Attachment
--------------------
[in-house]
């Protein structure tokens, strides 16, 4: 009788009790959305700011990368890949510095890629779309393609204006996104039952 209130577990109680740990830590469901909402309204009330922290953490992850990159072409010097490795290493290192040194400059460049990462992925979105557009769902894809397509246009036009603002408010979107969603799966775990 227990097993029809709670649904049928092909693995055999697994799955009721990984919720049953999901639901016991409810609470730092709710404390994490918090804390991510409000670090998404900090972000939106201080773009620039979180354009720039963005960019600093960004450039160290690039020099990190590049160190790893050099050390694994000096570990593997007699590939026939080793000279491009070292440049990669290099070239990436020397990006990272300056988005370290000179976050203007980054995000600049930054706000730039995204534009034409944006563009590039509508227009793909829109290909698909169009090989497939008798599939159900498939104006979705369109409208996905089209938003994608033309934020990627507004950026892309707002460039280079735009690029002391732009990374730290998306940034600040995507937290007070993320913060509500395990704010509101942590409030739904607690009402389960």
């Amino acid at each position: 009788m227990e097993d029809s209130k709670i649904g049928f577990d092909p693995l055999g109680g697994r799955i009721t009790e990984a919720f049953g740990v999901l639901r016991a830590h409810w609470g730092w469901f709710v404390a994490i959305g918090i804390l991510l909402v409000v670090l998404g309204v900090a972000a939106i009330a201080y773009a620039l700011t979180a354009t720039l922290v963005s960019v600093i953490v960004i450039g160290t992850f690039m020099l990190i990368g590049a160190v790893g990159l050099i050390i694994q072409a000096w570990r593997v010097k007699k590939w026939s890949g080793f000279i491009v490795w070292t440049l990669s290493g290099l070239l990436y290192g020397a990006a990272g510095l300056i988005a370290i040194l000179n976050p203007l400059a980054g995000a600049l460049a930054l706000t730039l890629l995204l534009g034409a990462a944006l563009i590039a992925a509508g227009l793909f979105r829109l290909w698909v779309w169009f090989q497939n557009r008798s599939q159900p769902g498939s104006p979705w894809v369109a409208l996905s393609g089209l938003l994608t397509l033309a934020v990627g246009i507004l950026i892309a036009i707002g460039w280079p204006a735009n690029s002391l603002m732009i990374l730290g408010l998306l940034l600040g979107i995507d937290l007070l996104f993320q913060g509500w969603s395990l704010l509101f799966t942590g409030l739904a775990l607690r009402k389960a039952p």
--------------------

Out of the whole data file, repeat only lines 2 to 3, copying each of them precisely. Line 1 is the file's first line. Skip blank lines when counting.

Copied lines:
């Protein structure tokens, strides 16, 4: 009788009790959305700011990368890949510095890629779309393609204006996104039952 209130577990109680740990830590469901909402309204009330922290953490992850990159072409010097490795290493290192040194400059460049990462992925979105557009769902894809397509246009036009603002408010979107969603799966775990 227990097993029809709670649904049928092909693995055999697994799955009721990984919720049953999901639901016991409810609470730092709710404390994490918090804390991510409000670090998404900090972000939106201080773009620039979180354009720039963005960019600093960004450039160290690039020099990190590049160190790893050099050390694994000096570990593997007699590939026939080793000279491009070292440049990669290099070239990436020397990006990272300056988005370290000179976050203007980054995000600049930054706000730039995204534009034409944006563009590039509508227009793909829109290909698909169009090989497939008798599939159900498939104006979705369109409208996905089209938003994608033309934020990627507004950026892309707002460039280079735009690029002391732009990374730290998306940034600040995507937290007070993320913060509500395990704010509101942590409030739904607690009402389960």
């Amino acid at each position: 009788m227990e097993d029809s209130k709670i649904g049928f577990d092909p693995l055999g109680g697994r799955i009721t009790e990984a919720f049953g740990v999901l639901r016991a830590h409810w609470g730092w469901f709710v404390a994490i959305g918090i804390l991510l909402v409000v670090l998404g309204v900090a972000a939106i009330a201080y773009a620039l700011t979180a354009t720039l922290v963005s960019v600093i953490v960004i450039g160290t992850f690039m020099l990190i990368g590049a160190v790893g990159l050099i050390i694994q072409a000096w570990r593997v010097k007699k590939w026939s890949g080793f000279i491009v490795w070292t440049l990669s290493g290099l070239l990436y290192g020397a990006a990272g510095l300056i988005a370290i040194l000179n976050p203007l400059a980054g995000a600049l460049a930054l706000t730039l890629l995204l534009g034409a990462a944006l563009i590039a992925a509508g227009l793909f979105r829109l290909w698909v779309w169009f090989q497939n557009r008798s599939q159900p769902g498939s104006p979705w894809v369109a409208l996905s393609g089209l938003l994608t397509l033309a934020v990627g246009i507004l950026i892309a036009i707002g460039w280079p204006a735009n690029s002391l603002m732009i990374l730290g408010l998306l940034l600040g979107i995507d937290l007070l996104f993320q913060g509500w969603s395990l704010l509101f799966t942590g409030l739904a775990l607690r009402k389960a039952p």